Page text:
THE RAILWAY JUNKIES MODELING CLUB
The most secretive club in Paris.
“Guys, may I help you?”. Wandering passersby belong to weekends. And we don’t look like we belong to here neither. “Yes please, we’re looking for the AFAC club, we have an appointment with Rafael.” Usually, the train modeling club hosted beneath the Paris East Train Station is open to the public only on Wednesdays and Saturdays. “Ah yes. 1st Basement, door #9 then, you follow the stairs.”
Going down the staircase: there it is. Next to the door #9, in the dim light, there’s an intercom. It reads AFAC. There we go. Driiiiing. No answer. Few seconds pass. Driiiiing again. The white heavy door finally opens while squeaking. At the end of the stairs, an old drowsy man is sitting behind the welcome desk. “We’re here for Rafael. ” “Mmmmm. Yes, wait a minute, I’ll go get him.”
The French Association of Railway Aficionados (AFAC) has settled underneath the Paris East Train Station in 1938. Shortly occupied by the nazis during the second World War, the secret basement was revived once France had been freed by the Allies. Over the course of 9 years, from 1946 to 1955, five gigantic models were built in the basement. Since then, virtually nothing has changed.
Few minutes later, Rafael pops his head from the end of a corridor. “Hey, Hi! Not too difficult to find? Come on, I’ll give you a tour!”. Rafael is one of the youngest members in the club. “I used to come see the trains at the Train Station above us with my mother as a kid. It’s actually a train driver who told us about some train modeling association and showed us the way to this room. 3 days later I was down here and I’ve never really left since then” shares our thirty-something guide who officially joined the club in 1991.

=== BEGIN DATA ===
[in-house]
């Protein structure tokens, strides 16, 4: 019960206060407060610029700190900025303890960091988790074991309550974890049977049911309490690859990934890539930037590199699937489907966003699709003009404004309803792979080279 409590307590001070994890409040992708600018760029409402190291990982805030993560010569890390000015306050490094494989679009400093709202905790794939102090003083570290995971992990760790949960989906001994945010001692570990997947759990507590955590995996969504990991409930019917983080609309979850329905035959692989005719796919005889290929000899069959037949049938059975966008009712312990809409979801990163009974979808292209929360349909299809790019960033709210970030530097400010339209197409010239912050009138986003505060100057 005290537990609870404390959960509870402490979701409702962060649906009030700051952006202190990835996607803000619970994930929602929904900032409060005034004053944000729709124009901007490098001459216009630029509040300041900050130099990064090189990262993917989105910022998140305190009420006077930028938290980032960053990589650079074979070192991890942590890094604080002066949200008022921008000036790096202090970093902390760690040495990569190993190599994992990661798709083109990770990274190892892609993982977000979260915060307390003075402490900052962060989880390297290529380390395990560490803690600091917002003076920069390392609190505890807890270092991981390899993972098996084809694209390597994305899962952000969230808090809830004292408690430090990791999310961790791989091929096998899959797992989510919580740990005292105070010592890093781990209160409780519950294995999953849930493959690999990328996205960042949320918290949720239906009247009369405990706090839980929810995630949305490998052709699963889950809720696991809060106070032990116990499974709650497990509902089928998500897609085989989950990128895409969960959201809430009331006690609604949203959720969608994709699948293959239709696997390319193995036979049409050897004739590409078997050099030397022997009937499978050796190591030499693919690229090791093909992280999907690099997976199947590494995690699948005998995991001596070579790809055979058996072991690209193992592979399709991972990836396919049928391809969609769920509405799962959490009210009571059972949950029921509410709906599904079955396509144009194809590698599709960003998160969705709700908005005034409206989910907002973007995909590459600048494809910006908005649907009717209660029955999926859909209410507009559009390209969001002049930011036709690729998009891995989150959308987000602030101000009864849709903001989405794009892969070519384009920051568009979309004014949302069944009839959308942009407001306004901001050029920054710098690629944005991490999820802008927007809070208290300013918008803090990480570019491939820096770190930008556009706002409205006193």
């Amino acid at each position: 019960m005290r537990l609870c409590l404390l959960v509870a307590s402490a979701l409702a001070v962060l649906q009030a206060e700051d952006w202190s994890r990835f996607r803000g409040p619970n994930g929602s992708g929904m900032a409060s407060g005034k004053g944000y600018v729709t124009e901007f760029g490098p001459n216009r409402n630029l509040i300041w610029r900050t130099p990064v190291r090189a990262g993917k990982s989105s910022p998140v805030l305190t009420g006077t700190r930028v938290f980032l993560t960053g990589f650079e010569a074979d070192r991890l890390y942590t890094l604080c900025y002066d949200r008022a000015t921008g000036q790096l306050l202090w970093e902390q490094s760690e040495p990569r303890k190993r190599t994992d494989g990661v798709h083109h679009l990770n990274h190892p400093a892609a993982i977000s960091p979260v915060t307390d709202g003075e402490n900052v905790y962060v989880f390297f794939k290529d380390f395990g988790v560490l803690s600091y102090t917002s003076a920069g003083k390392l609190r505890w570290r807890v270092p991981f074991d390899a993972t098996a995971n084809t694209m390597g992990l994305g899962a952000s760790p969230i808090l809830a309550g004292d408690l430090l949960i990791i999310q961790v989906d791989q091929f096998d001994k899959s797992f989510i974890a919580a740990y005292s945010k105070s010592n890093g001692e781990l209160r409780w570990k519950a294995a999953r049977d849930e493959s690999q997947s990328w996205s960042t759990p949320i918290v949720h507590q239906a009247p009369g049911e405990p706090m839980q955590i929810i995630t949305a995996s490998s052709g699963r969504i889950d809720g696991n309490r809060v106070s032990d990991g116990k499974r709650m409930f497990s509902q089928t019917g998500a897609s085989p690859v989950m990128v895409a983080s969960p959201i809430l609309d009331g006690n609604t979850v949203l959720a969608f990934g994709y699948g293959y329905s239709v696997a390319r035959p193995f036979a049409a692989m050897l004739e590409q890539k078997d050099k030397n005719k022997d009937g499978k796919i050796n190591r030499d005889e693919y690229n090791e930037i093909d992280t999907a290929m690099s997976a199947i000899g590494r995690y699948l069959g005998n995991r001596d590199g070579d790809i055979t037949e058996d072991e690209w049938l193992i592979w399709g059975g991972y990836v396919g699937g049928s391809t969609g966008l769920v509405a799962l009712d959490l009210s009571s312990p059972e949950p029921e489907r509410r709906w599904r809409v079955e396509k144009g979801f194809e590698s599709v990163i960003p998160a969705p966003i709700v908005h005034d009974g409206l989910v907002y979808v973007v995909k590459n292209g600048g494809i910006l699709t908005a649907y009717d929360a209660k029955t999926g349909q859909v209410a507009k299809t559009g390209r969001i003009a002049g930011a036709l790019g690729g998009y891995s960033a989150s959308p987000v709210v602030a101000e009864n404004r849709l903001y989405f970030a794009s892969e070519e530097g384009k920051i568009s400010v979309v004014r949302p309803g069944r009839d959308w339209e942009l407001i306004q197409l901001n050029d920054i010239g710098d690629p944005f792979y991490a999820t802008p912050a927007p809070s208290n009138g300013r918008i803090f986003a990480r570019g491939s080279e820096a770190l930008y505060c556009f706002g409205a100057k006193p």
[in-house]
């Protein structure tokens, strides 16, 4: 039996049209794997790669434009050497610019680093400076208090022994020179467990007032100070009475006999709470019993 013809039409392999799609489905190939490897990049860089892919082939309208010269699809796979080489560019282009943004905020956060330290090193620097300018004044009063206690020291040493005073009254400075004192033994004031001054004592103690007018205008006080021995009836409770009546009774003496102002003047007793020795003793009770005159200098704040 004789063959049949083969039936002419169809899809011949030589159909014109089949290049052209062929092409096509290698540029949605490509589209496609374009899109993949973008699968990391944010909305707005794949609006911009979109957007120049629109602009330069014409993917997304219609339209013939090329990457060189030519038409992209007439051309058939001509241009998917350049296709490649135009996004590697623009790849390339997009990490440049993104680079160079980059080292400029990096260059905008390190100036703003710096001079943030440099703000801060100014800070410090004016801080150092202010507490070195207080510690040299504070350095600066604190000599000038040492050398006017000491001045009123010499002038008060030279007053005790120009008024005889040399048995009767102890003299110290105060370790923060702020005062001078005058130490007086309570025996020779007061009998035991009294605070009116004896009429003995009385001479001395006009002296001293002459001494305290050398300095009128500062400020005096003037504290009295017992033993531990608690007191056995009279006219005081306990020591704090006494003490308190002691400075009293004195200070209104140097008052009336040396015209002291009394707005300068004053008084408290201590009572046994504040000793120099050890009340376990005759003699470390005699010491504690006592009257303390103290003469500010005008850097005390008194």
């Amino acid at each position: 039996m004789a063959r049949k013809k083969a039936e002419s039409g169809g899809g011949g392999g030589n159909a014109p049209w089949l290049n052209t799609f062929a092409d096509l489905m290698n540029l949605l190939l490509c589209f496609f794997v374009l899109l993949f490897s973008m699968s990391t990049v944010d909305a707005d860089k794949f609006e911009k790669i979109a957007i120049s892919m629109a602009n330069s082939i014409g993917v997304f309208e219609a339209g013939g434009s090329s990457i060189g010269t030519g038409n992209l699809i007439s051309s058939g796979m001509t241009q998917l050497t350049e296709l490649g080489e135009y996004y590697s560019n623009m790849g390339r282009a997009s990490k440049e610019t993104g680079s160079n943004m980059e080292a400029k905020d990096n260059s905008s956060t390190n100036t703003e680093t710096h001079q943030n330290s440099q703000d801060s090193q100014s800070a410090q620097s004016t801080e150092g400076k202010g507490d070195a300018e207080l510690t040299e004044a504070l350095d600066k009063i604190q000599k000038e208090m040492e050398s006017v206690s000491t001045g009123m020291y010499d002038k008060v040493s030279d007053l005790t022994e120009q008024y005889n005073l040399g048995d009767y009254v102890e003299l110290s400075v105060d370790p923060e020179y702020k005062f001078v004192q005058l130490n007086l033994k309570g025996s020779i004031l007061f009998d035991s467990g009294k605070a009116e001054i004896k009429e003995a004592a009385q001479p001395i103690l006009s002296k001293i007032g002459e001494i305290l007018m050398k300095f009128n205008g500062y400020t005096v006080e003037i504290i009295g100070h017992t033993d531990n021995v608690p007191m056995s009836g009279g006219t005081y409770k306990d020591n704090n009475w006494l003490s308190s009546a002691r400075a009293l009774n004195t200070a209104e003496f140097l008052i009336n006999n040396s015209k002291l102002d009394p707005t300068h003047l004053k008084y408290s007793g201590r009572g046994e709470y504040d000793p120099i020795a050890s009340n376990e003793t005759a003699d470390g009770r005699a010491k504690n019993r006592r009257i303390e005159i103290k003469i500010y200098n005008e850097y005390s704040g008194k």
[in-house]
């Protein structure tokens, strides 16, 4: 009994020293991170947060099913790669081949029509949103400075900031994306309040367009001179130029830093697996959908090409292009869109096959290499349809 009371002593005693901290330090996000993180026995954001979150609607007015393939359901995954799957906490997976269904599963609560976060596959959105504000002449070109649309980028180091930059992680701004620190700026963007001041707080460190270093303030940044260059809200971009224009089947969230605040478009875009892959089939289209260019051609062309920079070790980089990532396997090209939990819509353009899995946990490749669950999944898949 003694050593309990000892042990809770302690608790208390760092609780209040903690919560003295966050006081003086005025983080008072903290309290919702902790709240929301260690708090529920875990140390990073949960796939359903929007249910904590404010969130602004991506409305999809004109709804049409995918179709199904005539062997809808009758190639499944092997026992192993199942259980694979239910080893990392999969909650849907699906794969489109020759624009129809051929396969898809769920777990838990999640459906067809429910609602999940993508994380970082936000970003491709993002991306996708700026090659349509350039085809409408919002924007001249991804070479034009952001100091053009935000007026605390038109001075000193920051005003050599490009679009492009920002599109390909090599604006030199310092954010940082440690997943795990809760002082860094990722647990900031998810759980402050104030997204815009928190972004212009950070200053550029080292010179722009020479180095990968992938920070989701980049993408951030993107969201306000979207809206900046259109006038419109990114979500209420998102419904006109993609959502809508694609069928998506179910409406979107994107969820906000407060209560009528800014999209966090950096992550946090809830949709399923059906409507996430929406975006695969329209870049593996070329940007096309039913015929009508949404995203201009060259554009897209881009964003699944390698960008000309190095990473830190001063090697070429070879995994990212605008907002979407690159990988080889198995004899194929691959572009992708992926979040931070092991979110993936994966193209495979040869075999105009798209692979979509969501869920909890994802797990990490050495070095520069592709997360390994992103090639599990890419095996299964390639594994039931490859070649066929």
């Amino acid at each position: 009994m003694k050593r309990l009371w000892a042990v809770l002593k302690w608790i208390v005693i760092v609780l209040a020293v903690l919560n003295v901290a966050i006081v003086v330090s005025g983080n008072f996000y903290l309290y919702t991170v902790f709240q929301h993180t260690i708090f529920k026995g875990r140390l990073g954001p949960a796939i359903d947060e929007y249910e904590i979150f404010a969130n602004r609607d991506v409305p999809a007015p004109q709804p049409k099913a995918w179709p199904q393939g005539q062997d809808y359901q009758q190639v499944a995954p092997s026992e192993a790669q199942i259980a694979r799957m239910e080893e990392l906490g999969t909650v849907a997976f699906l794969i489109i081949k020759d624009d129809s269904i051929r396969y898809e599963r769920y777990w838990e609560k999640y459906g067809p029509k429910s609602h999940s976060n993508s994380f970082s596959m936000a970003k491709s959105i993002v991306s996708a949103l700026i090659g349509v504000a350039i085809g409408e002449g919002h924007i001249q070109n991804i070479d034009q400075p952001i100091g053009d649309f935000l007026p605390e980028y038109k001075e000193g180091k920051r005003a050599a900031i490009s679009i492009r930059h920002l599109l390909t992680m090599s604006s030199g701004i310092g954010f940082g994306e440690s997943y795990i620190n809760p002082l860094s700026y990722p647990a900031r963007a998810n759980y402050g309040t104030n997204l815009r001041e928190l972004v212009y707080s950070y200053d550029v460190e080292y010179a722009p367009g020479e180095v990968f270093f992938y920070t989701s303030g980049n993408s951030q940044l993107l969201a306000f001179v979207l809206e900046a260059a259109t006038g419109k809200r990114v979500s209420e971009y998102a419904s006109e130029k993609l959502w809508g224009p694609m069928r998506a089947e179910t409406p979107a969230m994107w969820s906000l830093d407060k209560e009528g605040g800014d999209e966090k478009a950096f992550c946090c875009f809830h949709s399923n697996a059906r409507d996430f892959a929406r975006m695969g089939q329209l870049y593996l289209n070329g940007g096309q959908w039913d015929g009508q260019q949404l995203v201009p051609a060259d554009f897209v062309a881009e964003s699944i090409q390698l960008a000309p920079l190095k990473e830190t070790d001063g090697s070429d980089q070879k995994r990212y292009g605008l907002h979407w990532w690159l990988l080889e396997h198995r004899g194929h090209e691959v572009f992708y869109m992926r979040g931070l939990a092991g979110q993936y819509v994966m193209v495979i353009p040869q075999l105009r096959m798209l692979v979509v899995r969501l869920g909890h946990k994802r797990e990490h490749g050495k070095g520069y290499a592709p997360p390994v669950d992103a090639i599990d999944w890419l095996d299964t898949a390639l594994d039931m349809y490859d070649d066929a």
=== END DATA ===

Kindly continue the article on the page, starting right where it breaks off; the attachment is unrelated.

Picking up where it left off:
He goes through the swinging doors. “So here, it’s the 1:86,5 room that I operate. Over there, these are two other models: they’re 1:30 and 1:43,5.” In a corner of the room, people are lurking in the railway networks. They’re much older than him. Old control panels and vintage posters are sprawling on the aged walls of the room. This room is a happy mess.
Tonight, it’s Thierry, with his sleeveless jacket and Rayban Aviator whom is going to operate the biggest of all the networks. Chewing a gum, he’s weaving in and out of the models with agility . Switching from the control panels to the railways in a glance. “When you’re driving trains. Whether it’s at scale or 1/43,5, you need to be rigorous, you can’t do whatever.” Thierry is up to the challenge. Former train driver, he spends his free time here “since he was 8”. “When I was a kid, I couldn’t even fathom that I’d take care of this network one day” says the retired train driver. “I’m not saying that it’s a dream come true… Well actually it’s very close to that.”
His train is crossing the cardboard miniature St-Aubin Train Station. On the platform, there’s a little plastic woman holding her little plastic daughter by her little plastic hand. Thierry’s real big hand stops the train in front of them. “Sorry, I gotta go. My wife’s waiting for me.”
“So, you guys want to see my room?” offers Rafael. He’s been looking at the scene from the other side of the room. Smaller, but more detailed, his network is protected by a plastic window. “Red signal, closing. Stopped”. Glong glong, an orange locomotive is leaving “from Paris”. Brrrrrrrrrrr. It’s now going at full speed amid the paper trees and fake high-voltage lines. “This locomotive is worth more than €200! It’s my favorite!”
Organic food shop owner by the day, he becomes models train driver at night. “Train modeling is usually seen negatively by people” acknowledges Rafael. “But it shouldn’t be broken down to train modeling for what it is. It’s obviously a game and a past-time, but beyond, it’s also a gate to the world.”
He explains that regularly, young people come to the local to learn and take care of the railway networks. “Before, I wanted to get a maximum of trains. I was looking at all the new issues. Now, I’m more looking for sharing and transmitting my hobby.” Ding Ding. The train has arrived in the “fake Paris East Station” made of cardboard. “Oh, wait! I’m going to show you what it looks like by night.” He pushes the switch next to the door. Tadaaaam. The tiny streetlights placed next to the rails light up.